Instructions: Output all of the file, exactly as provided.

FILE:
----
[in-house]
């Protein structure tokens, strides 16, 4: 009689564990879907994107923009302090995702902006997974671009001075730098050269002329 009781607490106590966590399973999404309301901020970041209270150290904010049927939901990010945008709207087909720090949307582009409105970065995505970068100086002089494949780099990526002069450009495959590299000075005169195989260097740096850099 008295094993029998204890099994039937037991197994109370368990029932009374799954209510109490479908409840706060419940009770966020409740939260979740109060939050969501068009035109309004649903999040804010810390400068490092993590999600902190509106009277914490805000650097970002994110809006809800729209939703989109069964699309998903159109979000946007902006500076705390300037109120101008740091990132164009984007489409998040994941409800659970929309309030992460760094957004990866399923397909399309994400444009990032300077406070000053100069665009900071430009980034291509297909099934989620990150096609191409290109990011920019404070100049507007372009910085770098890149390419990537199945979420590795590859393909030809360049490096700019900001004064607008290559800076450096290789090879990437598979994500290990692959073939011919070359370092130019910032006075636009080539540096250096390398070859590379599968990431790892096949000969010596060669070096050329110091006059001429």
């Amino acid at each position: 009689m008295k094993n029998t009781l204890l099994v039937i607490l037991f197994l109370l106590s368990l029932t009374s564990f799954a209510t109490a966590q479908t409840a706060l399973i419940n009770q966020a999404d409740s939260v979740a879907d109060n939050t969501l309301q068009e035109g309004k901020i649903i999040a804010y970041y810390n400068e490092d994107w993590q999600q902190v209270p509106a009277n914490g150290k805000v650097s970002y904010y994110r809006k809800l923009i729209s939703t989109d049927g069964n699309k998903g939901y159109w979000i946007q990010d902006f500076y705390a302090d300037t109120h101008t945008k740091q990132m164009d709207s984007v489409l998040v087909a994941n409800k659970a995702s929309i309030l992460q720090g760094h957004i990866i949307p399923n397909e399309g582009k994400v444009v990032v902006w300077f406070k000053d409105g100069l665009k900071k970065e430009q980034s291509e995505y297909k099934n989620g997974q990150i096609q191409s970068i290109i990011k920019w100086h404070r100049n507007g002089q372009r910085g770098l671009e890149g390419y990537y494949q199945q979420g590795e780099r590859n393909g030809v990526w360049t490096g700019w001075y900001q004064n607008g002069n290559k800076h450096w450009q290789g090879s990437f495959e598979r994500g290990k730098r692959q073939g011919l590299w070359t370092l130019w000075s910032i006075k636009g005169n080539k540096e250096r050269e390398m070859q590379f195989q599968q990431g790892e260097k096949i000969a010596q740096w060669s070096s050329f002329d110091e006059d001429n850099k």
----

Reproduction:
[in-house]
């Protein structure tokens, strides 16, 4: 009689564990879907994107923009302090995702902006997974671009001075730098050269002329 009781607490106590966590399973999404309301901020970041209270150290904010049927939901990010945008709207087909720090949307582009409105970065995505970068100086002089494949780099990526002069450009495959590299000075005169195989260097740096850099 008295094993029998204890099994039937037991197994109370368990029932009374799954209510109490479908409840706060419940009770966020409740939260979740109060939050969501068009035109309004649903999040804010810390400068490092993590999600902190509106009277914490805000650097970002994110809006809800729209939703989109069964699309998903159109979000946007902006500076705390300037109120101008740091990132164009984007489409998040994941409800659970929309309030992460760094957004990866399923397909399309994400444009990032300077406070000053100069665009900071430009980034291509297909099934989620990150096609191409290109990011920019404070100049507007372009910085770098890149390419990537199945979420590795590859393909030809360049490096700019900001004064607008290559800076450096290789090879990437598979994500290990692959073939011919070359370092130019910032006075636009080539540096250096390398070859590379599968990431790892096949000969010596060669070096050329110091006059001429």
């Amino acid at each position: 009689m008295k094993n029998t009781l204890l099994v039937i607490l037991f197994l109370l106590s368990l029932t009374s564990f799954a209510t109490a966590q479908t409840a706060l399973i419940n009770q966020a999404d409740s939260v979740a879907d109060n939050t969501l309301q068009e035109g309004k901020i649903i999040a804010y970041y810390n400068e490092d994107w993590q999600q902190v209270p509106a009277n914490g150290k805000v650097s970002y904010y994110r809006k809800l923009i729209s939703t989109d049927g069964n699309k998903g939901y159109w979000i946007q990010d902006f500076y705390a302090d300037t109120h101008t945008k740091q990132m164009d709207s984007v489409l998040v087909a994941n409800k659970a995702s929309i309030l992460q720090g760094h957004i990866i949307p399923n397909e399309g582009k994400v444009v990032v902006w300077f406070k000053d409105g100069l665009k900071k970065e430009q980034s291509e995505y297909k099934n989620g997974q990150i096609q191409s970068i290109i990011k920019w100086h404070r100049n507007g002089q372009r910085g770098l671009e890149g390419y990537y494949q199945q979420g590795e780099r590859n393909g030809v990526w360049t490096g700019w001075y900001q004064n607008g002069n290559k800076h450096w450009q290789g090879s990437f495959e598979r994500g290990k730098r692959q073939g011919l590299w070359t370092l130019w000075s910032i006075k636009g005169n080539k540096e250096r050269e390398m070859q590379f195989q599968q990431g790892e260097k096949i000969a010596q740096w060669s070096s050329f002329d110091e006059d001429n850099k």